Cute flaccid myelitis: Three new cases of rare polio-like illness emerge

Cute flaccid myelitis: Three new cases of rare polio-like illness emerge

Cute flaccid myelitis: Three new cases of rare polio-like illness emerge

One case was reported earlier this year.

Doctors call severe cases of AFM a polio-like illness where people will have paralyzed limbs.

Cases of the "polio-like" illness acute flaccid myelitis are surfacing among more children across the USA, with reports of the condition that can lead to paralysis and death coming in from several states over the last few days.

Meanwhile, the Illinois Department of Public Health reports nine clinically diagnosed cases in the state, while Minnesota's Department of Health is investigating six cases. It also does not include the cases in Minnesota or IL, as they are not confirmed. Between 2014 and 2018, the CDC received reports of more than 360 cases.

Most AFM sufferers notice sudden muscle weakness in their limbs and loss of reflexes. And there are other diseases that mimic the symptoms, such as West Nile virus and Guillain Barre syndrome.

"As AFM affects mostly children and has no known cure, it is imperative that CDC conduct an expedited investigation and response to AFM infections".

Dr. Elizabeth Meade, chief of pediatrics at Swedish Pediatrics, says AFM is more common in kids and is especially associated with viruses. Now the downtown Chicago hospital says a second child is being treated there, but the family in the second case didn't want to be identified. It affects a person's nervous system, specifically the spinal cord. "We know that some patients diagnosed with AFM have recovered quickly, and some continue to have paralysis and require ongoing care".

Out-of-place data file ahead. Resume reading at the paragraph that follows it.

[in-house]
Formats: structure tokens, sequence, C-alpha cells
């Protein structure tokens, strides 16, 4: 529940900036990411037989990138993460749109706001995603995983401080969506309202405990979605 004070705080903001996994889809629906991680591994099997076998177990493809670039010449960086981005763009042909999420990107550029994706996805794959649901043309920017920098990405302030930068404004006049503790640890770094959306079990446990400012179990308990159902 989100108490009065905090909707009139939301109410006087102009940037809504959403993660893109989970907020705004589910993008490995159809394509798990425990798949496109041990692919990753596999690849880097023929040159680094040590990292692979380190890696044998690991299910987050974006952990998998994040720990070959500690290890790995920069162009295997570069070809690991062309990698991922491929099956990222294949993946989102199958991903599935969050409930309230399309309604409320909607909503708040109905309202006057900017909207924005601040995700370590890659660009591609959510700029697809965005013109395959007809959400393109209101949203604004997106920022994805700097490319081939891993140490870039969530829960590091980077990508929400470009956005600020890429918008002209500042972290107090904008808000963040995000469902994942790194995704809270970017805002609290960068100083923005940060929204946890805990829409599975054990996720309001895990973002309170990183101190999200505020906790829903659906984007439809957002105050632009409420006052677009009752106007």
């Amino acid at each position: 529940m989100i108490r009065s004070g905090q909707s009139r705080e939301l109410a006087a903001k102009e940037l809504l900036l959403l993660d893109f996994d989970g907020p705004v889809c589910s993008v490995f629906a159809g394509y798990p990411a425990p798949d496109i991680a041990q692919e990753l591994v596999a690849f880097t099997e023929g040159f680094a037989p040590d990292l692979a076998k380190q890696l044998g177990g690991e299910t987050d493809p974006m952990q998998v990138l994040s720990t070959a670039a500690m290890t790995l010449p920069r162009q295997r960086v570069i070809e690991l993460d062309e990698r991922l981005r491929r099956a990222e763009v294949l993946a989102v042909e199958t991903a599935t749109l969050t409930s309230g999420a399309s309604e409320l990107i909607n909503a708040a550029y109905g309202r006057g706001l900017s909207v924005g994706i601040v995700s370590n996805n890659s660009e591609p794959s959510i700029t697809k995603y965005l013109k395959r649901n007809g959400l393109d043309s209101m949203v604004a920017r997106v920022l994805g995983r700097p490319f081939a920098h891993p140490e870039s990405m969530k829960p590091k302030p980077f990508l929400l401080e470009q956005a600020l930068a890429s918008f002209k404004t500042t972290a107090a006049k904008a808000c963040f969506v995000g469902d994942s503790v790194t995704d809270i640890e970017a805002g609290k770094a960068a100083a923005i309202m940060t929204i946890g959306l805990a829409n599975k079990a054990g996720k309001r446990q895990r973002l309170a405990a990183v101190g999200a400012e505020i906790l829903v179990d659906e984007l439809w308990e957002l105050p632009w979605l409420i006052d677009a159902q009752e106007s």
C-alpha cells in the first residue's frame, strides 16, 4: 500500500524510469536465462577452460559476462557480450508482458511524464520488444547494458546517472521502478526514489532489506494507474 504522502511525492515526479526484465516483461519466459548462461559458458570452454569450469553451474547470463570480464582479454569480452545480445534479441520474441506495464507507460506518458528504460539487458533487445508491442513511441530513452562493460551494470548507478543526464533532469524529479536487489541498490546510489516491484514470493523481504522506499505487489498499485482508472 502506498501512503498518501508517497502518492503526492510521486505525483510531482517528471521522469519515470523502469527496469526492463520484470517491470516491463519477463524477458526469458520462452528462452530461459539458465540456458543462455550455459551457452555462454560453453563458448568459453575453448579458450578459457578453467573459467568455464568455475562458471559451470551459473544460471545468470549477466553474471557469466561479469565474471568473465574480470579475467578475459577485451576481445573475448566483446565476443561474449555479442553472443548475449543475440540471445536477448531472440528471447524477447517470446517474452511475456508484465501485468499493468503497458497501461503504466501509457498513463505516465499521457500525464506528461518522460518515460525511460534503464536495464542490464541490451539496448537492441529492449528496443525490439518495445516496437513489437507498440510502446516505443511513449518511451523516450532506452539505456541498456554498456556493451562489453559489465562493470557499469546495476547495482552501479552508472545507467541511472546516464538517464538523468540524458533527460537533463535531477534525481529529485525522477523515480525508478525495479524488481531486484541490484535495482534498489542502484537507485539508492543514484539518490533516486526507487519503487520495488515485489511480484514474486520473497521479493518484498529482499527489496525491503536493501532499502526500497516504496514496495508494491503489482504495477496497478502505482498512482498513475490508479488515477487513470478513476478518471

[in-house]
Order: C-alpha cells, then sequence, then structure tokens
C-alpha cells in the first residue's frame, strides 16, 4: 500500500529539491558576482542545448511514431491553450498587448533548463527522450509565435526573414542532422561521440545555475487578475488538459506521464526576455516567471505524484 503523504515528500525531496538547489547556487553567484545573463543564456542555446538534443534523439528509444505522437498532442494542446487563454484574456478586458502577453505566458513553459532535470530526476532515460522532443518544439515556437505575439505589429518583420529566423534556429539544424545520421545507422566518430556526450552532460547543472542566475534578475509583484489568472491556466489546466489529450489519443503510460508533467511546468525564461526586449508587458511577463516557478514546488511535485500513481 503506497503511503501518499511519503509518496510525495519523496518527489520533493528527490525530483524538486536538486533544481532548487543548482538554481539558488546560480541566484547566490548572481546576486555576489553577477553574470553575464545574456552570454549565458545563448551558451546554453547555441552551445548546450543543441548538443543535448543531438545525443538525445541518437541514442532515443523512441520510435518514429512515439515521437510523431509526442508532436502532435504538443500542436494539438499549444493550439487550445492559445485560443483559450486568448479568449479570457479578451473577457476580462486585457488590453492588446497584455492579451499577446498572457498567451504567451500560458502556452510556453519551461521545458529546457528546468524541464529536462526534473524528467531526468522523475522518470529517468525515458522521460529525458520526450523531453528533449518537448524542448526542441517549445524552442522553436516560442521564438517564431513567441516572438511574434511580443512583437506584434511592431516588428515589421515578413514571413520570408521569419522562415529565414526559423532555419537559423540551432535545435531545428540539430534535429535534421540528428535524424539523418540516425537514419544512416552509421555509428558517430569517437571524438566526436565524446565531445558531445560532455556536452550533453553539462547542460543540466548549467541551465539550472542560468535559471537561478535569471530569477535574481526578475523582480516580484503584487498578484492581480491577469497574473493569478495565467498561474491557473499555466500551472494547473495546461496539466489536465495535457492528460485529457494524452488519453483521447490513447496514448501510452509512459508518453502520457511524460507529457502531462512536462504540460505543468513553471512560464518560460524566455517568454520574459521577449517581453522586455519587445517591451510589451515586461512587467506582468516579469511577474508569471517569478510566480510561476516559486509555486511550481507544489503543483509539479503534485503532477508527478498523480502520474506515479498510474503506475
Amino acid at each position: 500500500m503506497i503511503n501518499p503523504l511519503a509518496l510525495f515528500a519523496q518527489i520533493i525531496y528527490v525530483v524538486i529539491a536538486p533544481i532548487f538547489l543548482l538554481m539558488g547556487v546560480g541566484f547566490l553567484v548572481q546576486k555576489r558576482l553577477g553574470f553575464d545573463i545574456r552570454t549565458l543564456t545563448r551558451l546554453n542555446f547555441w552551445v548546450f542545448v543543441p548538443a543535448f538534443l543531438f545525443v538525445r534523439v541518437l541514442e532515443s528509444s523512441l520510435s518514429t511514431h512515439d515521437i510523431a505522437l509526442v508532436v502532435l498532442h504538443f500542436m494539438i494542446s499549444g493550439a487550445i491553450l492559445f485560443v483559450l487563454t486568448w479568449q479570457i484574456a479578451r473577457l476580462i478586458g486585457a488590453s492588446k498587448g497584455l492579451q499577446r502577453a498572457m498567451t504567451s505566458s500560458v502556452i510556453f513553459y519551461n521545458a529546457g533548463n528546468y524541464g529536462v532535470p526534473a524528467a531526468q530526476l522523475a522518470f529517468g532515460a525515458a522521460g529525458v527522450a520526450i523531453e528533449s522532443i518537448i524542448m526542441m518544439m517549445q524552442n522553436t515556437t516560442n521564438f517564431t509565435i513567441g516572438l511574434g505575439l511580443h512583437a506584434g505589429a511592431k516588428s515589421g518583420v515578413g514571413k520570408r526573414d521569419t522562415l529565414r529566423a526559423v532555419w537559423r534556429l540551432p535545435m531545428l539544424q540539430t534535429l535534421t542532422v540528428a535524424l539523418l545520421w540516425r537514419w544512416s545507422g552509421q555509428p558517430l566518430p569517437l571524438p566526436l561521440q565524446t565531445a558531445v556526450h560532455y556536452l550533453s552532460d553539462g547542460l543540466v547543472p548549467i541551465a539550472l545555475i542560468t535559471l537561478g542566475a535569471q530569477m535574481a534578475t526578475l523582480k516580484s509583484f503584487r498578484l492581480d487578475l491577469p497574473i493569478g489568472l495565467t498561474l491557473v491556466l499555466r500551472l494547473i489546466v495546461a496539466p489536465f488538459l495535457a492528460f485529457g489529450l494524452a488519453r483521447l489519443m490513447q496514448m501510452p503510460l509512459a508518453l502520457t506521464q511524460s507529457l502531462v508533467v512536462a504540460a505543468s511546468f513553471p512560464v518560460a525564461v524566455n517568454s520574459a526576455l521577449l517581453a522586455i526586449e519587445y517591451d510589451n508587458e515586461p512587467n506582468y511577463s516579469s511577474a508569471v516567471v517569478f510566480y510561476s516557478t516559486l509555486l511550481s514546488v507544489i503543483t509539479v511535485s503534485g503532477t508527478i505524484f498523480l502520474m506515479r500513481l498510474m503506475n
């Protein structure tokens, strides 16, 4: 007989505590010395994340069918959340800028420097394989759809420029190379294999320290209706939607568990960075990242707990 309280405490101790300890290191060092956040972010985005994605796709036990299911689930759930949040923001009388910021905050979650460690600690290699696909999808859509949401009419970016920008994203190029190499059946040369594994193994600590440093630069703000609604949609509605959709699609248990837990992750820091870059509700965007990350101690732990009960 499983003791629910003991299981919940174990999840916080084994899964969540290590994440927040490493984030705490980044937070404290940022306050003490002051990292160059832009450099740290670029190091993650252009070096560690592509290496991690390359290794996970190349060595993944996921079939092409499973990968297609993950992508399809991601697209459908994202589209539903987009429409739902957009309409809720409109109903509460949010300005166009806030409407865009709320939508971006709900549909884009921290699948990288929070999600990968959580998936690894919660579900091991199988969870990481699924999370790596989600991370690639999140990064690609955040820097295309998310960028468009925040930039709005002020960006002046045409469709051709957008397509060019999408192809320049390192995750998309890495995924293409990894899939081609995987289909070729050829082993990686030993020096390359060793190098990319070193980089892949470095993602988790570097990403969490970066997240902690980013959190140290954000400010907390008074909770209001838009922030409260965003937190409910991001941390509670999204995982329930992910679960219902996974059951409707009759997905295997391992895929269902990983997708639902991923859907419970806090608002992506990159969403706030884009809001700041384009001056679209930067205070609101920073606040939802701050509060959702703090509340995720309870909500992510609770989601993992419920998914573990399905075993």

Dr. Rachel Herlihy, an epidemiologist with the Colorado Department of Public Health and Environment, told Fox News most of 2018's confirmed Colorado cases happened in mid- to late August and September.

In 2017, 33 cases were reported in 16 states.

The CDC says that both the cause and long-term effects of the disease remain unknown.

The CDC3 does not advocate the use of steroids, IVig, or plasma exchange in AFM, but individuals with AFM or caregivers of children with AFM should discuss treatment recommendations with their physician. "While we don't know if it is effective in preventing AFM, washing your hands often with soap and water is one of the best ways to avoid getting sick and spreading germs to other people".

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